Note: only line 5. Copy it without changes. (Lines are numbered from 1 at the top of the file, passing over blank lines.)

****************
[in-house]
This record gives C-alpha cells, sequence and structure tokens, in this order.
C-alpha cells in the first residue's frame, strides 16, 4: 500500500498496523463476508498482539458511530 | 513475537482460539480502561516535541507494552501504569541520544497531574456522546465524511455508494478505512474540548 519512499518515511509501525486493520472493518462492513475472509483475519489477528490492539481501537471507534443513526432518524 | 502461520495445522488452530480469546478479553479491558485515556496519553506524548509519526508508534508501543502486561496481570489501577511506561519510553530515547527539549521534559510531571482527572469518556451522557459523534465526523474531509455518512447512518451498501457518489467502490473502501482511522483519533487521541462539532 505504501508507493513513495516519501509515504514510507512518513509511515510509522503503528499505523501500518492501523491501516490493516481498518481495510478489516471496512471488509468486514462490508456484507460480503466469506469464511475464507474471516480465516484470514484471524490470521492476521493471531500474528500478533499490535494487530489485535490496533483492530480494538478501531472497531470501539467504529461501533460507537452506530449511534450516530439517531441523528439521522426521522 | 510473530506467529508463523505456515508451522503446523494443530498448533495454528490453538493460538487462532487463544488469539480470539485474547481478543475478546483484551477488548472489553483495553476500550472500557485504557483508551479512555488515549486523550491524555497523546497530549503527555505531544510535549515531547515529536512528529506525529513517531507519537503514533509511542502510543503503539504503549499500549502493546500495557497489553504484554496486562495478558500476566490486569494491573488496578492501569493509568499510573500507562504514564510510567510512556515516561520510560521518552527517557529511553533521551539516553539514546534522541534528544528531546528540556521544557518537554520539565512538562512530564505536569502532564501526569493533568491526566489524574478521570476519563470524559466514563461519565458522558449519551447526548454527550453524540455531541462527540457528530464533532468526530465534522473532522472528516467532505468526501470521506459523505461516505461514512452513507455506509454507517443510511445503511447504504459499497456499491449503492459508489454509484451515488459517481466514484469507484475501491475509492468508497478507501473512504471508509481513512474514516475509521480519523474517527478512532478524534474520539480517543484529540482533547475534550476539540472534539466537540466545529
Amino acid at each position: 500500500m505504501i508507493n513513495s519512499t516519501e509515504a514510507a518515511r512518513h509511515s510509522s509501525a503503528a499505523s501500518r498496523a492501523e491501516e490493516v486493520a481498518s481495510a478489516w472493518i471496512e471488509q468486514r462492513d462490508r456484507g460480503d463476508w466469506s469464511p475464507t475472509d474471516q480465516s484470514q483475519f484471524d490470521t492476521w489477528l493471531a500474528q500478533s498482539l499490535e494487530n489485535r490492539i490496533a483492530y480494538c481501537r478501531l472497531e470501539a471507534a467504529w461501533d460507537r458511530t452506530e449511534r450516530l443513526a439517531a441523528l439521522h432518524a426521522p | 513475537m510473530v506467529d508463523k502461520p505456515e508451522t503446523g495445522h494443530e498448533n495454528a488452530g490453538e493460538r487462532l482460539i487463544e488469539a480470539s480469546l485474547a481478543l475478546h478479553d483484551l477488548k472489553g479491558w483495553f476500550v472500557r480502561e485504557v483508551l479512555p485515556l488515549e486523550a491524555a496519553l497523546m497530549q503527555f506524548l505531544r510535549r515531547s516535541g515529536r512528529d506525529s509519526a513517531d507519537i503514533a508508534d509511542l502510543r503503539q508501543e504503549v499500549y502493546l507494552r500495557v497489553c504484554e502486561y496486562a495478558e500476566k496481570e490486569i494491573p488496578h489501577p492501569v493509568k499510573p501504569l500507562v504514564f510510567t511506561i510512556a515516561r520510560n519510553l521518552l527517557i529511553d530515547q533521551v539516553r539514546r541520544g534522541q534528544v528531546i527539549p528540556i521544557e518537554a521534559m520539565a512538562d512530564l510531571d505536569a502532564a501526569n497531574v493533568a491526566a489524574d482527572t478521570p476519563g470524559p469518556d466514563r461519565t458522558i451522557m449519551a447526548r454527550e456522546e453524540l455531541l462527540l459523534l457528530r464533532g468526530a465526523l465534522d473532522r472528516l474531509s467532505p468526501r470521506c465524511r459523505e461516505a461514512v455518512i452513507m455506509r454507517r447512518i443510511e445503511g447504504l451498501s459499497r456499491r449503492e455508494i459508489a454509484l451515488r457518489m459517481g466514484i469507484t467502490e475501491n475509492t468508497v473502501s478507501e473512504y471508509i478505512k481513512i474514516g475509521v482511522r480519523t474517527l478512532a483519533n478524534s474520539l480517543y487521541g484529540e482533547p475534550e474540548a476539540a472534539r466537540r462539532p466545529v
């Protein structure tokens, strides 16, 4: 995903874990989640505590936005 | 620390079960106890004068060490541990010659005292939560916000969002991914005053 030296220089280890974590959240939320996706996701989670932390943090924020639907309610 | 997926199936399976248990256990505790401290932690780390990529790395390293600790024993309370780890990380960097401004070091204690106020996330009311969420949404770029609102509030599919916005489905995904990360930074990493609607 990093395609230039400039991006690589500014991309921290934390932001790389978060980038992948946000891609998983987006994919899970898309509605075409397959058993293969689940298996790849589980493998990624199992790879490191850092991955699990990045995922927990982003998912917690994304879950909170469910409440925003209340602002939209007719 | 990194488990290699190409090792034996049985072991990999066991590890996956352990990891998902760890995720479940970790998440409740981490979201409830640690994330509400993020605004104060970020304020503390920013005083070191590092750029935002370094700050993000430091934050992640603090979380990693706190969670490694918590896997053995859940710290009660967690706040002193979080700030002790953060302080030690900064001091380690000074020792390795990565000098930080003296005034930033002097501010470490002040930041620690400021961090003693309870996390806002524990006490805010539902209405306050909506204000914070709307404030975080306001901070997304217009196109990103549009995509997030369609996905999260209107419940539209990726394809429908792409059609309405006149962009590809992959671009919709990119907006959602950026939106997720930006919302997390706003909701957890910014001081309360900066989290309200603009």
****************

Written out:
């Protein structure tokens, strides 16, 4: 995903874990989640505590936005 | 620390079960106890004068060490541990010659005292939560916000969002991914005053 030296220089280890974590959240939320996706996701989670932390943090924020639907309610 | 997926199936399976248990256990505790401290932690780390990529790395390293600790024993309370780890990380960097401004070091204690106020996330009311969420949404770029609102509030599919916005489905995904990360930074990493609607 990093395609230039400039991006690589500014991309921290934390932001790389978060980038992948946000891609998983987006994919899970898309509605075409397959058993293969689940298996790849589980493998990624199992790879490191850092991955699990990045995922927990982003998912917690994304879950909170469910409440925003209340602002939209007719 | 990194488990290699190409090792034996049985072991990999066991590890996956352990990891998902760890995720479940970790998440409740981490979201409830640690994330509400993020605004104060970020304020503390920013005083070191590092750029935002370094700050993000430091934050992640603090979380990693706190969670490694918590896997053995859940710290009660967690706040002193979080700030002790953060302080030690900064001091380690000074020792390795990565000098930080003296005034930033002097501010470490002040930041620690400021961090003693309870996390806002524990006490805010539902209405306050909506204000914070709307404030975080306001901070997304217009196109990103549009995509997030369609996905999260209107419940539209990726394809429908792409059609309405006149962009590809992959671009919709990119907006959602950026939106997720930006919302997390706003909701957890910014001081309360900066989290309200603009």